Smog and outdoor physical activity

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Smog and outdoor physical activity

As research results show, increased morbidity and mortality from various types of diseases, especially cardiovascular diseases, is associated with air pollution. Therefore, in conditions of increased smog concentration, it is recommended to limit physical activity or modify it.

What is smog?

Smog is an atmospheric phenomenon which develops when environmental conditions are favourable. It occurs when harmful chemical compounds produced by human activity are released into the atmosphere. The process of smog formation is largely dependent on environmental conditions, the prevailing weather in a given area and the lay of the land.

There are two types of smog. One is British, also known as London smog. The biggest influence on its formation is the inversion of temperatures. The closer to the ground they are, the higher they are. In an inversion, the air that is higher up is warmer than the air near the ground. If there are high emissions, the layer of warm air creates a barrier that prevents pollutants from rising, which in turn leads to their concentration and the formation of smog.

The second type of smog is the Los Angeles type, also called white or photochemical smog. This type of smog is most common in summer, mainly in regions with high temperatures and lots of sunshine. As a result of sunlight falling on pollutants that are emitted into the atmosphere, a mixture of harmful chemical compounds is formed. In our country we have to deal with photochemical smog in the summer, hot, sunny days. It most often occurs in big cities such as Krakow, Warsaw, Wroclaw and Poznan.

Health effects of smog

How does smog affect our body? It is a direct threat, both to health and life. In its composition there are various chemical compounds having negative influence on our organism. One of them is nitrogen dioxide, which is a highly toxic brown gas. It reduces resistance to infections and irritates the respiratory tract. In addition, it contributes to an increase in the incidence of chronic obstructive pulmonary disease.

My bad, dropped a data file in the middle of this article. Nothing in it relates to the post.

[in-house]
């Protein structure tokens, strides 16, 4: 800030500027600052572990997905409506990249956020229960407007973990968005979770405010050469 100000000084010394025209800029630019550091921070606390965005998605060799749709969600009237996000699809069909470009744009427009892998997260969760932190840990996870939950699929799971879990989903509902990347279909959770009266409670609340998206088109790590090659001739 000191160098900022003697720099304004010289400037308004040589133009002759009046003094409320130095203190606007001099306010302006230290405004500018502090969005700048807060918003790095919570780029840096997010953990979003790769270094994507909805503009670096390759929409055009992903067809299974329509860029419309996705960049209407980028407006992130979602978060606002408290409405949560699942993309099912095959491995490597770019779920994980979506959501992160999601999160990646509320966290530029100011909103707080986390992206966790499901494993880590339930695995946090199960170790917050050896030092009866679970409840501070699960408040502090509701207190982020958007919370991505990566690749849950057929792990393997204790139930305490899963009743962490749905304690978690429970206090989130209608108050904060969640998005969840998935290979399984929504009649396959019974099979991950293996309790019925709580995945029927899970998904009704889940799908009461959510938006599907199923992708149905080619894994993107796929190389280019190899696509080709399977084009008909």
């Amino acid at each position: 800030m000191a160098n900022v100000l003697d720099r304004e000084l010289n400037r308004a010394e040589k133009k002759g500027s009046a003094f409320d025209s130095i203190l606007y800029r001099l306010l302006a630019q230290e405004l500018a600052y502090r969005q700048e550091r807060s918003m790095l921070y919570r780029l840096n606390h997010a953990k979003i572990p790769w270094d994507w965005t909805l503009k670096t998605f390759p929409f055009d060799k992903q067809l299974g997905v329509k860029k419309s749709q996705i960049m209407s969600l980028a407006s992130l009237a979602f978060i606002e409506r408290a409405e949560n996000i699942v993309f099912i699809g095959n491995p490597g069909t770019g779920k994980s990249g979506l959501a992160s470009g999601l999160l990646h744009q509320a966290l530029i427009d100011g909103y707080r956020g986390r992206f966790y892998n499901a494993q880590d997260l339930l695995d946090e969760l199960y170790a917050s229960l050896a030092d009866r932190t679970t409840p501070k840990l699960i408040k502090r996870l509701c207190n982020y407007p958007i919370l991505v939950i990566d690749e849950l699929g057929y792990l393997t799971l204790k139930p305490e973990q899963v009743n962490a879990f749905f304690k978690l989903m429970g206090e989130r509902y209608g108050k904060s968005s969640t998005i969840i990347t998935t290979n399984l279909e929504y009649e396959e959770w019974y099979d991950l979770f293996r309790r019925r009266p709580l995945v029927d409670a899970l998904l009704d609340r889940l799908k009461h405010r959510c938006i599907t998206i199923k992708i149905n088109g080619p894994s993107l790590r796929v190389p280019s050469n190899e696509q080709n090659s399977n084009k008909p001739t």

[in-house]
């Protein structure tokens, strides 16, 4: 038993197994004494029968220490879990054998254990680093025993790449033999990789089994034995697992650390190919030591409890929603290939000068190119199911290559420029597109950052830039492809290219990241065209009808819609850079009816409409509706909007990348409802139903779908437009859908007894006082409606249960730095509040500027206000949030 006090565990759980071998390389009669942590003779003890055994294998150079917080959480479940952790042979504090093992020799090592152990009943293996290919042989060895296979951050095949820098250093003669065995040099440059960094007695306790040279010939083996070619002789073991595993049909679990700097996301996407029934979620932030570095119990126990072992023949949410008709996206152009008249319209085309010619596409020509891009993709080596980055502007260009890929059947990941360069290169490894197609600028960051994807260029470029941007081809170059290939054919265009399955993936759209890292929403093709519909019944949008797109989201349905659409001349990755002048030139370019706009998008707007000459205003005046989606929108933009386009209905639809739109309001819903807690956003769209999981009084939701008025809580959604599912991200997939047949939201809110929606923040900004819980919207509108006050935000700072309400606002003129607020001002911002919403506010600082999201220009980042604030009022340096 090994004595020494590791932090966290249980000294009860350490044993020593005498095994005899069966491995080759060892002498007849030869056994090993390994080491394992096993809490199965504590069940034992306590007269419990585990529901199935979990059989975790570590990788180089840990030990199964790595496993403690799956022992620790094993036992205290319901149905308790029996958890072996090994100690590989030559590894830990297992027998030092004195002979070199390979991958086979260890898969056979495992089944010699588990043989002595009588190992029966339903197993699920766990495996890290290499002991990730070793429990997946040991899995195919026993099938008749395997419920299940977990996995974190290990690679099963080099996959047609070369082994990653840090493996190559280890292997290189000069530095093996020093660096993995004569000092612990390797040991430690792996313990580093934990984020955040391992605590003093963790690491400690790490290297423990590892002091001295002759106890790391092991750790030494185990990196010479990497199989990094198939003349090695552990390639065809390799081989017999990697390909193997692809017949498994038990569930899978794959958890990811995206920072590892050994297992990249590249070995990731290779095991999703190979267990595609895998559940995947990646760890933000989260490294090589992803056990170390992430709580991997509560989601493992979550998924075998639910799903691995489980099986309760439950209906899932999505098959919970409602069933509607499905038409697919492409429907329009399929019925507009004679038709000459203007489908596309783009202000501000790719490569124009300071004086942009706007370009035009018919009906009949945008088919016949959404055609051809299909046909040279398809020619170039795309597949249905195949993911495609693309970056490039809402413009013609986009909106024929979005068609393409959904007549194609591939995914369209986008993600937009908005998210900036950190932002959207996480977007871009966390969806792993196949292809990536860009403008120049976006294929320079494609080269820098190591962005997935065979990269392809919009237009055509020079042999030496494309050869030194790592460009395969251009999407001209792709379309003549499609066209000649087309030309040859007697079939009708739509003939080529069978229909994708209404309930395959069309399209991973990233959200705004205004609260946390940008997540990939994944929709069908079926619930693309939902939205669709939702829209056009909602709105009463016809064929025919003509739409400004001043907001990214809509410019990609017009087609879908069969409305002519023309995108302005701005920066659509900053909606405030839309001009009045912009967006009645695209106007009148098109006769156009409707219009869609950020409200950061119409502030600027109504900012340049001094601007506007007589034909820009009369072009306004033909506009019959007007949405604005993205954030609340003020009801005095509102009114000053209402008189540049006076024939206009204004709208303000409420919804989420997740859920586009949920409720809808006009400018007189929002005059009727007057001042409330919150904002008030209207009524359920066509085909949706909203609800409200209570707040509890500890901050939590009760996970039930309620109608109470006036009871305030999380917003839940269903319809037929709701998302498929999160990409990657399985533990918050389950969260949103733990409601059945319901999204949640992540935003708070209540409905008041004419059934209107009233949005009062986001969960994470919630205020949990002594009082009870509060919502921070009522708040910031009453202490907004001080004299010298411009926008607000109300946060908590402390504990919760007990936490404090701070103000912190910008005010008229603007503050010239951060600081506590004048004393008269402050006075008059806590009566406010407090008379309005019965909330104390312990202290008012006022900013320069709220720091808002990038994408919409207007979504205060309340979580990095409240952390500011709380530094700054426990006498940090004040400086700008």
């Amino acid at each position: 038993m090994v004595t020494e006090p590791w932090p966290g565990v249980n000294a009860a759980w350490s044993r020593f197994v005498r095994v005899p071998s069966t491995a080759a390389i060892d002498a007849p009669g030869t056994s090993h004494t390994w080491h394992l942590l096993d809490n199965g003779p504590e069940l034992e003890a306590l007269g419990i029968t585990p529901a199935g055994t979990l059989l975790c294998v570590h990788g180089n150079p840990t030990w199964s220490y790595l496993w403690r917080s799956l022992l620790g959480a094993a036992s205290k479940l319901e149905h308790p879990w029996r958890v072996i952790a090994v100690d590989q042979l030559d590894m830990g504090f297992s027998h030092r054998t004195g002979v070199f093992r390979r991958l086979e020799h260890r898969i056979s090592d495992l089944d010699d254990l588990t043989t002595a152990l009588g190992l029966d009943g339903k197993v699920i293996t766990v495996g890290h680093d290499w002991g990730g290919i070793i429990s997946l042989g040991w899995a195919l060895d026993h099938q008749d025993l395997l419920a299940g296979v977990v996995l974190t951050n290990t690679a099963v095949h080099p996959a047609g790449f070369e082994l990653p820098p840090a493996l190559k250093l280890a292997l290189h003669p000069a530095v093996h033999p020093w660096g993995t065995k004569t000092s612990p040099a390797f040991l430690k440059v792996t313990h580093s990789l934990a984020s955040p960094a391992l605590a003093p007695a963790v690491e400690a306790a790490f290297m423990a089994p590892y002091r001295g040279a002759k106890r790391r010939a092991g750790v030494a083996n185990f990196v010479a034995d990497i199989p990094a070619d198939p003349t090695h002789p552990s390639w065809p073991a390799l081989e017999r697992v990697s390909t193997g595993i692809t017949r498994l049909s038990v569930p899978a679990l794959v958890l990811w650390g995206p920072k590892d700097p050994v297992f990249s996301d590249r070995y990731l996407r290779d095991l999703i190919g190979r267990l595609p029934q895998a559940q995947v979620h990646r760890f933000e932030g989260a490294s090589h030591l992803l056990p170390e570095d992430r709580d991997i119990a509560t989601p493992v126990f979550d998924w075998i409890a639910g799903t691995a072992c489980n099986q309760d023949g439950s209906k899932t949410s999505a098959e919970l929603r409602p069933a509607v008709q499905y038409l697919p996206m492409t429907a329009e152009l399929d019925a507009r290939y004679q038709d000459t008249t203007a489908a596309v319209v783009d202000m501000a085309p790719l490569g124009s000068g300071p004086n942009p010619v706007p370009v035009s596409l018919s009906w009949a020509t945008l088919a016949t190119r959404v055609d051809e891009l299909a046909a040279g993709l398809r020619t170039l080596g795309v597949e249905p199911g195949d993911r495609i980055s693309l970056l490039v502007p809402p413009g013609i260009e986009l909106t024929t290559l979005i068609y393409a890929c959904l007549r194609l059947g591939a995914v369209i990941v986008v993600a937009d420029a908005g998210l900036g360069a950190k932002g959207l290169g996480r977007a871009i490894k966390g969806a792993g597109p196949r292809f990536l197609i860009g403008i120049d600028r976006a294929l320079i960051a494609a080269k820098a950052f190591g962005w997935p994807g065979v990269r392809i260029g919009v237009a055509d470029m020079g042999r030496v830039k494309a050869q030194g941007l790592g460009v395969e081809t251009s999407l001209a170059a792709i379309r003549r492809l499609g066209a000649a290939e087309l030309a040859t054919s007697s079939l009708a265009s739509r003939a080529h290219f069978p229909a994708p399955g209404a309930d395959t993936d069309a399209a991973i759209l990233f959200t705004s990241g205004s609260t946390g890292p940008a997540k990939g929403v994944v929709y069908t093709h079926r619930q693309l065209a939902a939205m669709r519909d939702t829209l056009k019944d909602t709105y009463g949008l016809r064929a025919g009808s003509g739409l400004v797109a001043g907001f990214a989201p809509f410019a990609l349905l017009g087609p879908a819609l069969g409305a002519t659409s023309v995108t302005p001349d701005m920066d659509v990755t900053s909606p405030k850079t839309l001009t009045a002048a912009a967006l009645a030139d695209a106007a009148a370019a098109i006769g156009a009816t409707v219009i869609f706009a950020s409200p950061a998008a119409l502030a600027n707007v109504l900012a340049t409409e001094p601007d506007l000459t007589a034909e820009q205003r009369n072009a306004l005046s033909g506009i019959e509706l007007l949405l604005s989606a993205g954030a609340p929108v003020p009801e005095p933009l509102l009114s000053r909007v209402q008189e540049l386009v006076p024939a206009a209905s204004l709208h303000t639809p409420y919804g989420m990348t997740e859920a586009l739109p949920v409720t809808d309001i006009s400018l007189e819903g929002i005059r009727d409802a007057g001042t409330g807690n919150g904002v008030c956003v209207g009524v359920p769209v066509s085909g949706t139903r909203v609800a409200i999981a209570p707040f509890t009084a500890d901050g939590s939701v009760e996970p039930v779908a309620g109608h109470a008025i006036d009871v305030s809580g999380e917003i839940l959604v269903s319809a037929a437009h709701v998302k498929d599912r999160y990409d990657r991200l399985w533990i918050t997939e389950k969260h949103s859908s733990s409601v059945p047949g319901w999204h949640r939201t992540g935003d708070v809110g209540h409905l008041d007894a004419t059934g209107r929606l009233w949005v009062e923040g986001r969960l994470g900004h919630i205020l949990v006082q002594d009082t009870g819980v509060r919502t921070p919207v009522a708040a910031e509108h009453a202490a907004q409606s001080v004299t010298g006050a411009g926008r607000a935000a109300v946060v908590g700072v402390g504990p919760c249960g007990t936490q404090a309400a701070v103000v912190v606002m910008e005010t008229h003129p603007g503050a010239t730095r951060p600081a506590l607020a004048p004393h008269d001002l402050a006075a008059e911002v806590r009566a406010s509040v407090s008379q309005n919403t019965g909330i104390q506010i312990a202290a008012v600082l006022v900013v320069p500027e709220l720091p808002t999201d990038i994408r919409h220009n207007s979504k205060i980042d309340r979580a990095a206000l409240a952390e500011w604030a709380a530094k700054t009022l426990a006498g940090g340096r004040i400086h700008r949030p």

Smog also contains sulfur oxide. It is a colorless, toxic gas with an irritating odor that irritates the skin, conjunctiva and mucous membranes and causes respiratory diseases. Another component of smog is carbon dioxide – a colorless, odorless, dangerous gas. It causes dizziness, shortness of breath and weakness. As its concentration increases indoors, the risk of death from hypoxia increases.

Ozone, a tri-atomic oxygen molecule, is also present in smog. It leads to irritation of the respiratory tract, which is manifested by shallow, fast breathing, coughing, fatigue and headaches. The last component of smog is benzene. As a result of its action there is a reduced production of blood cells, which leads to a weakening of the immune system and anaemia, and in extreme cases also to leukaemia.

Smog and sport and outdoor physical activity

The body during physical activity, during which the metabolic rate, ventilation and breathing are accelerated, absorbs high doses of compounds found in the air – also dangerous. Athletes inhale as much as 10-20 times more air during training than people who do not exercise.

To avoid the health consequences of breathing in smog during exercise, it’s best to do workouts indoors with good air filtration. Alternatively, schedule outdoor sports activities in the early or very late hours of the day. Never train against the wind. A standard pace and moderate effort is best.

Featured photo: Freepik

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